• Unfortunately, managing the bioremediation process is difficult. Often, the spill covers a large geographic area that is difficult to monitor. A scientist or other worker may make measurements of chemicals, oxygen or other characteristic of the local environment to obtain feedback on the bioremediation progress. Unfortunately, these measurements are only local and determining a comprehensive understanding of the bioremediation process over the entire geographic area is difficult. Further, if adjustments to the bioremediation are needed, a worker or scientist generally must make those adjustments manually.
  • It is in view of these and other considerations not mentioned herein that the embodiments of the present disclosure were envisioned.
  • BRIEF SUMMARY
  • The embodiments described herein provide for systems and methods for automatically measuring the progress of a bioremediation effort and automatically adjusting the bioremediation. In embodiments, one or more bioremediation stations are deployed in the geographic area associated with the bioremediation. The bioremediation stations provide measurement of important environment characteristics that help determine the progress of the bioremediation. Each set of data from each bioremediation station can be integrated into a single comprehensive assessment of the bioremediation across a portion or all of the geographical area. If an adjustment needs to be made to the bioremediation, a control message can be sent to one or more of the bioremediation stations that can then automatically make the adjustment.
  • This summary is provided only to present an example of one or more embodiments presented in this disclosure. The invention is as defined by the claims. This summary is not meant to limit the scope or meaning of the disclosure or the claims.
  • BRIEF DESCRIPTION OF THE DRAWINGS
  • The embodiments of the present disclosure are described in conjunction with the appended figures:
  • FIG. 1 is a block diagram of an embodiment of a bioremediation system providing automatic control for bioremediation;
  • FIG. 2 is a hierarchical diagram of an embodiment of an arrangement of bioremediation stations in a bioremediation system;
  • FIG. 3 is a block diagram of an embodiment of a bioremediation station or base station in a bioremediation system;
  • FIG. 4 is a block diagram of an embodiment of a control station in a bioremediation system;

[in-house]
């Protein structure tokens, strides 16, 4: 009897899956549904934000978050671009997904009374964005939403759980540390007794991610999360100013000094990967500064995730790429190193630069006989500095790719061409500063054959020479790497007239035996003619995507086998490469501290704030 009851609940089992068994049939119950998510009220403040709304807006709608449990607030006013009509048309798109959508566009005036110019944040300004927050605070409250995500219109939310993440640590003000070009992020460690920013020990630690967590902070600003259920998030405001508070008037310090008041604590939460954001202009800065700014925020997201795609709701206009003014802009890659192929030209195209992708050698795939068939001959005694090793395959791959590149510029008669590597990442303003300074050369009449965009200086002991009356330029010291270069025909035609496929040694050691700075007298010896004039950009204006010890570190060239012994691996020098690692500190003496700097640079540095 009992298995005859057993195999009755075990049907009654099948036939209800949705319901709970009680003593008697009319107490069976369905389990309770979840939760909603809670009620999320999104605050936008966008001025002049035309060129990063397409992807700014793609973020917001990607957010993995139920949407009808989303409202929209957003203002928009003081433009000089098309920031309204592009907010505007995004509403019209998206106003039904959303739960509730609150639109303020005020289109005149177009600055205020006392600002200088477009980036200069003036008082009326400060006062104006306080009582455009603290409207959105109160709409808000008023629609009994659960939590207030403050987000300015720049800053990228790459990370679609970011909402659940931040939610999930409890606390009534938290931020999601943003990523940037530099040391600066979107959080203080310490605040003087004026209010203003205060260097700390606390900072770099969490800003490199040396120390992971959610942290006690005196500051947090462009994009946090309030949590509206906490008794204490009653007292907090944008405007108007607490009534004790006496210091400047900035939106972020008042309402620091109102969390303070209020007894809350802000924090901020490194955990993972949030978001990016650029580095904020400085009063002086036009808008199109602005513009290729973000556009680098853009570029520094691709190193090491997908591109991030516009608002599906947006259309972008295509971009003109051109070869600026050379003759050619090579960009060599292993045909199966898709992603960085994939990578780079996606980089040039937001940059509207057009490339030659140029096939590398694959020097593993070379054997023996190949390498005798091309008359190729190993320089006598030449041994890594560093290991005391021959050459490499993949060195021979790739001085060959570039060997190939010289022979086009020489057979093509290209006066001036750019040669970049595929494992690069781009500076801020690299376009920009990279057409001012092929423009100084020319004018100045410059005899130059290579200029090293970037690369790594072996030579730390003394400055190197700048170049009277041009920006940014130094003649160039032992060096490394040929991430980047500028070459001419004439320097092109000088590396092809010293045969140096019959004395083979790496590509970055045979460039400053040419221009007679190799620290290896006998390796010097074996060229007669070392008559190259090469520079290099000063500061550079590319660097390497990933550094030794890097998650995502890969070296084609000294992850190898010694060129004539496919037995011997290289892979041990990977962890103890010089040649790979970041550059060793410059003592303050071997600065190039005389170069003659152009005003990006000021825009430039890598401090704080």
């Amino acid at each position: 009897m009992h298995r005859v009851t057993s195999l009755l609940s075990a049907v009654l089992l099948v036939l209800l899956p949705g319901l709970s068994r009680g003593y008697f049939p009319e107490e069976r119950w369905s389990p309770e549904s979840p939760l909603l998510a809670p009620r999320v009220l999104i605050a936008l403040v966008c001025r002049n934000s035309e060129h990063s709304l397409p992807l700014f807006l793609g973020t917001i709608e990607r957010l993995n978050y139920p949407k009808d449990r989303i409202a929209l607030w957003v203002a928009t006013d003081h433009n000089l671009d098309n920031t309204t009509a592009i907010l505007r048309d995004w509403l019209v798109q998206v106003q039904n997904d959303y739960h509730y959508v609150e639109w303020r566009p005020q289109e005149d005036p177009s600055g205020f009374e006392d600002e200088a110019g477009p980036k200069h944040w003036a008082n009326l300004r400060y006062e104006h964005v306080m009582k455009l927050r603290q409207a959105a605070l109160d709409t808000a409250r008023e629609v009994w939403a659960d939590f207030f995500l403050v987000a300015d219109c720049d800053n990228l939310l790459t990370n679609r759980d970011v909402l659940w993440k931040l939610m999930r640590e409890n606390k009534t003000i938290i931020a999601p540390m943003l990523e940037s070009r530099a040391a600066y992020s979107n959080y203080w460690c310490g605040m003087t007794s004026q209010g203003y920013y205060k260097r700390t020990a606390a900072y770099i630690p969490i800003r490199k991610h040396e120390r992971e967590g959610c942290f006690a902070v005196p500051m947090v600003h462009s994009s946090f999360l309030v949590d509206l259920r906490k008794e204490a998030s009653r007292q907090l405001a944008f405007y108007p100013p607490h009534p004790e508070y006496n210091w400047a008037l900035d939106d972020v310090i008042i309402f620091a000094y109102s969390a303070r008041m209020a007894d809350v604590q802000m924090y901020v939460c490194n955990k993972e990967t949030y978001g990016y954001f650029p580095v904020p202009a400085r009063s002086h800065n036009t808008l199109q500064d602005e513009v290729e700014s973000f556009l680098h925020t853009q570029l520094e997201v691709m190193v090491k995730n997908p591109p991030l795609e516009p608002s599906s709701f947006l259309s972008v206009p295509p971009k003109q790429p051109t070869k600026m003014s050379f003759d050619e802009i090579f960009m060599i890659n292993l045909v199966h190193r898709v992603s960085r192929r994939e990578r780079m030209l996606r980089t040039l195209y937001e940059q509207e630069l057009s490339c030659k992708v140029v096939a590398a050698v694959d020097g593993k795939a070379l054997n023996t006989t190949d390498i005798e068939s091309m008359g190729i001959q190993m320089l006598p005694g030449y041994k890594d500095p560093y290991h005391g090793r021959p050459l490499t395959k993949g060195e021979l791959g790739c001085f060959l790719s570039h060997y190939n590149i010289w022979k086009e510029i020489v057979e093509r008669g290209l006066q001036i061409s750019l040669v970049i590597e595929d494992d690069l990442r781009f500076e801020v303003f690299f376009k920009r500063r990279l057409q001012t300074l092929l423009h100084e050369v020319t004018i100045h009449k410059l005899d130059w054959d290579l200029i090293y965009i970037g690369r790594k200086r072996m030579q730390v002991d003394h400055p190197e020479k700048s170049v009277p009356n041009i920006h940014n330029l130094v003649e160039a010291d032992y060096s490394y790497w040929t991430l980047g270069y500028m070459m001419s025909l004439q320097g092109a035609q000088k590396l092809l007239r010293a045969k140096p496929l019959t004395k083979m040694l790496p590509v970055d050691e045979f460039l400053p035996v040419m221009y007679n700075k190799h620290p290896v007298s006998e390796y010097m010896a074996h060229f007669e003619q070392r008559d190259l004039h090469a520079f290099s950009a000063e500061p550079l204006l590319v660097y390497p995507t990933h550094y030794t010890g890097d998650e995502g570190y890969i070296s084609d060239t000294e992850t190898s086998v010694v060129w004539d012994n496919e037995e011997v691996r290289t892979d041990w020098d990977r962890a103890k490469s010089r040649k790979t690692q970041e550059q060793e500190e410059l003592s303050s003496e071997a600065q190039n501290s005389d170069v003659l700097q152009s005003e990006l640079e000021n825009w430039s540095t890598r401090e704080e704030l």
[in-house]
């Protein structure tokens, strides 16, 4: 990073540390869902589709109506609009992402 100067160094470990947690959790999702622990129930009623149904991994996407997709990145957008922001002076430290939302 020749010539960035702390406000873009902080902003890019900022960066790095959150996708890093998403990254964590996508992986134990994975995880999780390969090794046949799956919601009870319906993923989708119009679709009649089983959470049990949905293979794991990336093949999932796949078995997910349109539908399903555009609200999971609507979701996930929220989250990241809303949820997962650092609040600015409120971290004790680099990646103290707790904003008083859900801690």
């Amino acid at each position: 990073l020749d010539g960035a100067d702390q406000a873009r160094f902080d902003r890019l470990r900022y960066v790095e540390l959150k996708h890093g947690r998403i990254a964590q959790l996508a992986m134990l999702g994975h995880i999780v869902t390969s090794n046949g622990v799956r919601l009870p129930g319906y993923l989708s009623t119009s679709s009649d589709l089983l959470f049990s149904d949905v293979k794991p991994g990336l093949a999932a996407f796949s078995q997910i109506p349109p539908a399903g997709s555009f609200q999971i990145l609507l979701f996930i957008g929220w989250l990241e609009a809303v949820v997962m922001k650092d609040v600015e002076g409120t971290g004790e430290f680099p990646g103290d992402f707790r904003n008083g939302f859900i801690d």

• FIG. 5 is a flow diagram of an embodiment of a method for automatic analysis and control of a bioremediation; and
  • FIG. 6 is a block diagram of an embodiment of a computer system operable in a bioremediation system.
  • In the appended figures, similar components and/or features may have the same reference label. Further, various components of the same type may be distinguished by following the reference label by a dash and a second label that distinguishes among the similar components. If only the first reference label is used in the specification, the description is applicable to any one of the similar components having the same first reference label irrespective of the second reference label.
  • DETAILED DESCRIPTION
  • The ensuing description provides exemplary embodiment(s) only and is not intended to limit the scope, applicability or configuration of the possible embodiments. Rather, the ensuing description of the exemplary embodiment(s) will provide those skilled in the art with an enabling description for implementing an exemplary embodiment. It is to be understood that various changes may be made in the function and arrangement of elements without departing from the spirit and scope of the possible embodiments as set forth in the appended claims.
  • Embodiments of the present disclosure provide unique and novel systems and methods for measuring the effectiveness of and controlling a bioremediation. Embodiments include one or more bioremediation stations that may be disbursed in the bioremediation area. The bioremediation stations, in embodiments, measure one or more parameters associated with the bioremediation, such as the presence of one or more chemicals. The bioremediation stations may form a peer-to-peer network. In embodiments, the network may also include one or more base stations that can automatically adjust the bioremediation process, such as by introducing chemicals into the environment to promote the bioremediation process. The bioremediation and base stations can communicate with a central system that provides for analysis of the effectiveness of the bioremediation using measurements from the bioremediation stations. The central system may also adjust the bioremediation by commanding the base stations to introduce agents into the bioremediation environment.